1) Is the service’s role in relation to medicines clearly defined and described in relevant policies, procedures and training? Is current and relevant professional guidance about the management of medicines followed?  

This relates to how the service provider and manager have established clear and robust systems to ensure that medicines are being managed safely. This includes ensuring that staff who are managing medicines are appropriately trained and have an up-to-date, home-specific medicines policy that is in line with the most current guidance.  

As a manager or provider, it is important to stay up to date with any changes in guidance, for example, by regularly checking the CQC and NICE websites for updates, subscribing to the CQC newsletter and attending courses.   


2) How does the service make sure that people receive their medicines (both prescribed and non-prescribed) as intended (including controlled drugs and ‘as required’ medicines), and that this is recorded appropriately?  

This is arguably the most important aspect of medicines compliance as it encompasses both the administration of medicines and their recording to ensure that people living in care are receiving medications safely and as prescribed. Below are some suggestions on how to stay ahead of regulations and ensure CQC compliance:  

Record as much information as possible  

To ensure that both the administering and recording of medicines are achieved to the highest standard, as much real-time information as possible needs to be recorded – which can be best achieved using an eMAR system (Read more here on how ATLAS eMAR can help with CQC compliance).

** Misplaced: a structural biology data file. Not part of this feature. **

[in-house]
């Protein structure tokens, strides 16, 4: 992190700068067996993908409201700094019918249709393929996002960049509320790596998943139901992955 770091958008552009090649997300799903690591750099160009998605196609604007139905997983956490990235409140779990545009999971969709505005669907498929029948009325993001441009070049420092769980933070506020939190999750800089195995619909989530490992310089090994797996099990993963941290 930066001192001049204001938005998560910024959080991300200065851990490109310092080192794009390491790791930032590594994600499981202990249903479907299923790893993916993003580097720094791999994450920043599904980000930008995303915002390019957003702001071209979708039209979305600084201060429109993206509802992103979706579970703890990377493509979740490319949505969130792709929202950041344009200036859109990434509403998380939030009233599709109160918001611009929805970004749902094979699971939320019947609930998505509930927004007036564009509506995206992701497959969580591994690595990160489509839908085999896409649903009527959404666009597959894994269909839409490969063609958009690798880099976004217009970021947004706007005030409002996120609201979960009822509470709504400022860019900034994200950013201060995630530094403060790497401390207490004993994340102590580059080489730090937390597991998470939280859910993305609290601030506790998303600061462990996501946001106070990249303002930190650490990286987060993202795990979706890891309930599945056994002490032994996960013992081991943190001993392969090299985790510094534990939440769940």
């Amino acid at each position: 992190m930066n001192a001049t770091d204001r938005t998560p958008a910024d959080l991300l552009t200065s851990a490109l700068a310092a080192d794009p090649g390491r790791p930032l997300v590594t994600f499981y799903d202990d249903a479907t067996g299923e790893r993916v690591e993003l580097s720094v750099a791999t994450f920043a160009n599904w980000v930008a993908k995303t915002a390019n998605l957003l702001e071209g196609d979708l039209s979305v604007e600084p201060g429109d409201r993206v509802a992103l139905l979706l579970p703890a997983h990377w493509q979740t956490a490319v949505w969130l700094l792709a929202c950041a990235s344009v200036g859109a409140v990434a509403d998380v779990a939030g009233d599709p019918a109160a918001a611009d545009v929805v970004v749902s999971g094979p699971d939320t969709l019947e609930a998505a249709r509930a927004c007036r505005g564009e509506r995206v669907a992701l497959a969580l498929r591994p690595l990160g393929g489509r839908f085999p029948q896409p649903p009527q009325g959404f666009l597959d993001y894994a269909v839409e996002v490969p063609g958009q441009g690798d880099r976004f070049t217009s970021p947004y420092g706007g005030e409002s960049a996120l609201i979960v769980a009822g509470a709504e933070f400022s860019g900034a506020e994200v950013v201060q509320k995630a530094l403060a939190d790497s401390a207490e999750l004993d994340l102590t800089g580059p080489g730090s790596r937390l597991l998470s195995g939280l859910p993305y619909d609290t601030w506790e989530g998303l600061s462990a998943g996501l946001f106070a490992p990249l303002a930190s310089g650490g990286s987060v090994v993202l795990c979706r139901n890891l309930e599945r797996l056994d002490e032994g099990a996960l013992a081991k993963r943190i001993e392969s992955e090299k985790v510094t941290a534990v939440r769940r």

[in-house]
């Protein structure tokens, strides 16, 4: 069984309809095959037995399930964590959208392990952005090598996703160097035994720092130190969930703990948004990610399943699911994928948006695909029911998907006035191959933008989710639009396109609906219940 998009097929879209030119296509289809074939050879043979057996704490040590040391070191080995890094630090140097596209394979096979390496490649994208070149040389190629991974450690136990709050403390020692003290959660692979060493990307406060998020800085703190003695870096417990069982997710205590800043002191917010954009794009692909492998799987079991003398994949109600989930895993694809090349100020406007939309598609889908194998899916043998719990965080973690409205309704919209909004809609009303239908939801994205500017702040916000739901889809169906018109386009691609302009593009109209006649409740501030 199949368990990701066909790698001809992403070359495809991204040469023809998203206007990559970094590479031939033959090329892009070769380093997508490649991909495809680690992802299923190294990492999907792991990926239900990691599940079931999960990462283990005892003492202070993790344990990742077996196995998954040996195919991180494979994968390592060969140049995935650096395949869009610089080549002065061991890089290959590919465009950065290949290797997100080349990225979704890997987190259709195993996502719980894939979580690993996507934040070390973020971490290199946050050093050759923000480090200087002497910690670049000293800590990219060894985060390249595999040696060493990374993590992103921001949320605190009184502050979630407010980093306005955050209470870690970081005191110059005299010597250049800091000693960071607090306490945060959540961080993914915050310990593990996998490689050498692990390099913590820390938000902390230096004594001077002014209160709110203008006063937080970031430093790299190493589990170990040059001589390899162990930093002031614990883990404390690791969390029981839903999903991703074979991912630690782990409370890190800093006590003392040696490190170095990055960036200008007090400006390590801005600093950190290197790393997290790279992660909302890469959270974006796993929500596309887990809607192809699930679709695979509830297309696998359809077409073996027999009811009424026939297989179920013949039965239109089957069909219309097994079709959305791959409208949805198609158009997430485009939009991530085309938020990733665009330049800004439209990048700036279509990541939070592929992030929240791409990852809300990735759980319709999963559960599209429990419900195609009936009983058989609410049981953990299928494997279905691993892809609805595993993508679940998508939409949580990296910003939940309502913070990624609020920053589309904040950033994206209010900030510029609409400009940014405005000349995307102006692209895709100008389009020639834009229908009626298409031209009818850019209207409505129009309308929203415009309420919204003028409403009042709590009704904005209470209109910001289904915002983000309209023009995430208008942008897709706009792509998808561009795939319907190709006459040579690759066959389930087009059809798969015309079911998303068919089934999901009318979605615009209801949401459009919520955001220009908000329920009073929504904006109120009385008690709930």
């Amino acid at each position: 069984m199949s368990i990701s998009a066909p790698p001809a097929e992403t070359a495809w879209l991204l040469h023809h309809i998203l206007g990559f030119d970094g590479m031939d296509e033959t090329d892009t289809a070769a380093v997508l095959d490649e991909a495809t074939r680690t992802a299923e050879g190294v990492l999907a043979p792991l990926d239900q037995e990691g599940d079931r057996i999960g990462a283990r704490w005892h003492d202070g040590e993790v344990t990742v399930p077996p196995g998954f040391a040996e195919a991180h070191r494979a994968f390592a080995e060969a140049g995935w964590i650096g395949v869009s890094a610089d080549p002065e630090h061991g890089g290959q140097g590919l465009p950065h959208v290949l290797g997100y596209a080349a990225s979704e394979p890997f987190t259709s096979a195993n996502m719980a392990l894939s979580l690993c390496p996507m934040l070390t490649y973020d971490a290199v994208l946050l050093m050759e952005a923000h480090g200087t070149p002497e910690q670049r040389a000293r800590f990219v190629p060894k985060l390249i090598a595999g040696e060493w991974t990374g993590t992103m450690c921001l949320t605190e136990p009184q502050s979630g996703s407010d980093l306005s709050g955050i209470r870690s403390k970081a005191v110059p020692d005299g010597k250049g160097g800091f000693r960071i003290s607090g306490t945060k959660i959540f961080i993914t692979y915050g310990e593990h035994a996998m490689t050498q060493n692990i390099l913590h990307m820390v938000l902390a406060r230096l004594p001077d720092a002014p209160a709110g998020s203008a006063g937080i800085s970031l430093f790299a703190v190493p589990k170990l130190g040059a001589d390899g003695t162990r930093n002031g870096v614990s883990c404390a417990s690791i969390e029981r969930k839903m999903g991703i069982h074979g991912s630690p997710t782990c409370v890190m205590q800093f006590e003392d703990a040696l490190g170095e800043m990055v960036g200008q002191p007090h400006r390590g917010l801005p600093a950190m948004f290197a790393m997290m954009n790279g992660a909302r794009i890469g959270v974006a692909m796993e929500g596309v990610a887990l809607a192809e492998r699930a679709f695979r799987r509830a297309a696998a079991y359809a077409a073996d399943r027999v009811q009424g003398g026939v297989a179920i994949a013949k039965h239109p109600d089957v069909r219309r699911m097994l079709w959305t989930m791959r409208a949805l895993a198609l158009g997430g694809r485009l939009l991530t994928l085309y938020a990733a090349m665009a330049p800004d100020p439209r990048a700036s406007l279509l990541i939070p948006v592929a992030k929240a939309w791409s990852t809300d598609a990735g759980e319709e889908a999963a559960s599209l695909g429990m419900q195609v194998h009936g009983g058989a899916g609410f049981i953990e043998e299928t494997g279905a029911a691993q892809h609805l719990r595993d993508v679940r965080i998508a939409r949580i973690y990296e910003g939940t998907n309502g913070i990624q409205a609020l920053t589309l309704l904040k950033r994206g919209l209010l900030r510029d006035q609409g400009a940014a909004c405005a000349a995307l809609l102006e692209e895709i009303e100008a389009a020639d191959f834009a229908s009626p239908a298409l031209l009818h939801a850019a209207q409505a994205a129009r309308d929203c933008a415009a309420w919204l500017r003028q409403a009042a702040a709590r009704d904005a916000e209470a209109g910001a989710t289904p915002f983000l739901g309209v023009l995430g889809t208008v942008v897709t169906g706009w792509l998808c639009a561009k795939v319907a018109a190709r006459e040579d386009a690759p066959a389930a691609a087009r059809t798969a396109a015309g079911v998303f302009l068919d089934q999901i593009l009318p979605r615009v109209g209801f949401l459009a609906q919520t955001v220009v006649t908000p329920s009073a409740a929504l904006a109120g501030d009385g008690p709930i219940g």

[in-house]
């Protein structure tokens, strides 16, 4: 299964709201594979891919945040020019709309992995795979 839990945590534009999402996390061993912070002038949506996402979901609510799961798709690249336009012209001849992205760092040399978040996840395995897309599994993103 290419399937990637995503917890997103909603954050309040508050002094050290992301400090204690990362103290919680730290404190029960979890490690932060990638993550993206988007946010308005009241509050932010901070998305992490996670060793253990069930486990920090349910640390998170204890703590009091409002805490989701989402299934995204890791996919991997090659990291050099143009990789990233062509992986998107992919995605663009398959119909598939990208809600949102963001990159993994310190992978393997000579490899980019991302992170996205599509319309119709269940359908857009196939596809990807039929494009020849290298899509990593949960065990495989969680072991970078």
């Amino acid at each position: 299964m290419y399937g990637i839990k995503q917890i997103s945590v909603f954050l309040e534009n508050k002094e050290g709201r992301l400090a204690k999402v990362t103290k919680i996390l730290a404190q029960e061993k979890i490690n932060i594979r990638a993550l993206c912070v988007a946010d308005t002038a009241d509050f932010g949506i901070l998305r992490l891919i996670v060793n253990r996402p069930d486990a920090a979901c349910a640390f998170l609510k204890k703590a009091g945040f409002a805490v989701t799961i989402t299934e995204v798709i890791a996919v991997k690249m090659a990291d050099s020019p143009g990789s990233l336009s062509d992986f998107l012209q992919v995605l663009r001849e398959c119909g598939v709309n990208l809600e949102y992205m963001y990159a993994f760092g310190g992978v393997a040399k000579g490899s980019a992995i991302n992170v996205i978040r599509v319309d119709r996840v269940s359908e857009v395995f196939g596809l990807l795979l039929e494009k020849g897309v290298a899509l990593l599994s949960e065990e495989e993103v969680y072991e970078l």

The types of information needed to ensure this section is adhered to include information to identify the individual (e.g. their name, date of birth and a photo), medication information (e.g. health conditions or allergies), the medicine needed (e.g. name, strength, dose) and how the medication should be given (e.g times, route, frequency).  

It is also good practice to record more specific details on the medications prescribed in the form of medicines care plans. This is especially important for certain types of medicines, for example, those prescribed ‘as required’ (PRN).   

For these, a PRN protocol should be put in place that examines what the medicine is for, when it should be offered and used, how it should be used (including a body map for topical medicines), how its effect should be monitored and when to seek help if it’s not working. Similar information should also be provided for homely remedies (those that are available without prescriptions) if these too are offered.   


Follow strict processes and procedures  

It's important to note that staff should follow robust processes to safely administer medicines. Below are some suggestions:   

The CQC advise against the use of multi-compartmental aids (MCAs) being used as the first choice in supporting individuals in care homes with taking their medications, and that where possible and/or appropriate, medicines in their original packaging should be used. But ultimately, the situation must be assessed in relation to the needs of the individual.  

During medication administration rounds, interruptions should be avoided and unsafe practices like secondary dispensing (where one member of staff prepares the medication and gives it to another to administer) must not be used.   

Medicines must not be left unattended at any point – staff should witness the individual taking their medication before inputting the data to the medication administration system unless the individual is partially self-administering as per their individual risk assessment (for example, only needing assistance removing the medication from the packaging) and this is clearly documented.